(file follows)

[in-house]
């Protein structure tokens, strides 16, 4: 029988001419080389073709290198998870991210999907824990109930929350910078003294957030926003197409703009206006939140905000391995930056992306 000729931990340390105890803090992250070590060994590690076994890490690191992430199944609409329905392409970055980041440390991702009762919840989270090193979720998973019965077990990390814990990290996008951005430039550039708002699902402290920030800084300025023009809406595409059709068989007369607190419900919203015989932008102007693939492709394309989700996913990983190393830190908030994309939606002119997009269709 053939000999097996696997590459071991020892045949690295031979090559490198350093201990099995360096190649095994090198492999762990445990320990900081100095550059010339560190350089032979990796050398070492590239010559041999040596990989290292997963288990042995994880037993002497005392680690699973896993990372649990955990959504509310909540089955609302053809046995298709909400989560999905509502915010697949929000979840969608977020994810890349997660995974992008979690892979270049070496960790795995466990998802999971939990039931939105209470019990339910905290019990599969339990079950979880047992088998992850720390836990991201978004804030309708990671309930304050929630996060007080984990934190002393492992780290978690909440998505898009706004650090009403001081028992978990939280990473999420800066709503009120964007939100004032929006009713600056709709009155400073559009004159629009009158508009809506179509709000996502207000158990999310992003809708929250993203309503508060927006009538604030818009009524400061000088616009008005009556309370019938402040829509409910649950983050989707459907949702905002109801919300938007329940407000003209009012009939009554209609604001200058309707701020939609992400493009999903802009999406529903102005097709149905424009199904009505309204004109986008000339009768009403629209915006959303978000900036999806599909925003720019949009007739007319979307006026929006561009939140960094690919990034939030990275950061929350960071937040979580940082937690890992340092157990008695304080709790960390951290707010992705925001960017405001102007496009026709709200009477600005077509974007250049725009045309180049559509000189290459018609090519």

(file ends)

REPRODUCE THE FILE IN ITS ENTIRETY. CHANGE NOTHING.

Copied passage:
[in-house]
């Protein structure tokens, strides 16, 4: 029988001419080389073709290198998870991210999907824990109930929350910078003294957030926003197409703009206006939140905000391995930056992306 000729931990340390105890803090992250070590060994590690076994890490690191992430199944609409329905392409970055980041440390991702009762919840989270090193979720998973019965077990990390814990990290996008951005430039550039708002699902402290920030800084300025023009809406595409059709068989007369607190419900919203015989932008102007693939492709394309989700996913990983190393830190908030994309939606002119997009269709 053939000999097996696997590459071991020892045949690295031979090559490198350093201990099995360096190649095994090198492999762990445990320990900081100095550059010339560190350089032979990796050398070492590239010559041999040596990989290292997963288990042995994880037993002497005392680690699973896993990372649990955990959504509310909540089955609302053809046995298709909400989560999905509502915010697949929000979840969608977020994810890349997660995974992008979690892979270049070496960790795995466990998802999971939990039931939105209470019990339910905290019990599969339990079950979880047992088998992850720390836990991201978004804030309708990671309930304050929630996060007080984990934190002393492992780290978690909440998505898009706004650090009403001081028992978990939280990473999420800066709503009120964007939100004032929006009713600056709709009155400073559009004159629009009158508009809506179509709000996502207000158990999310992003809708929250993203309503508060927006009538604030818009009524400061000088616009008005009556309370019938402040829509409910649950983050989707459907949702905002109801919300938007329940407000003209009012009939009554209609604001200058309707701020939609992400493009999903802009999406529903102005097709149905424009199904009505309204004109986008000339009768009403629209915006959303978000900036999806599909925003720019949009007739007319979307006026929006561009939140960094690919990034939030990275950061929350960071937040979580940082937690890992340092157990008695304080709790960390951290707010992705925001960017405001102007496009026709709200009477600005077509974007250049725009045309180049559509000189290459018609090519």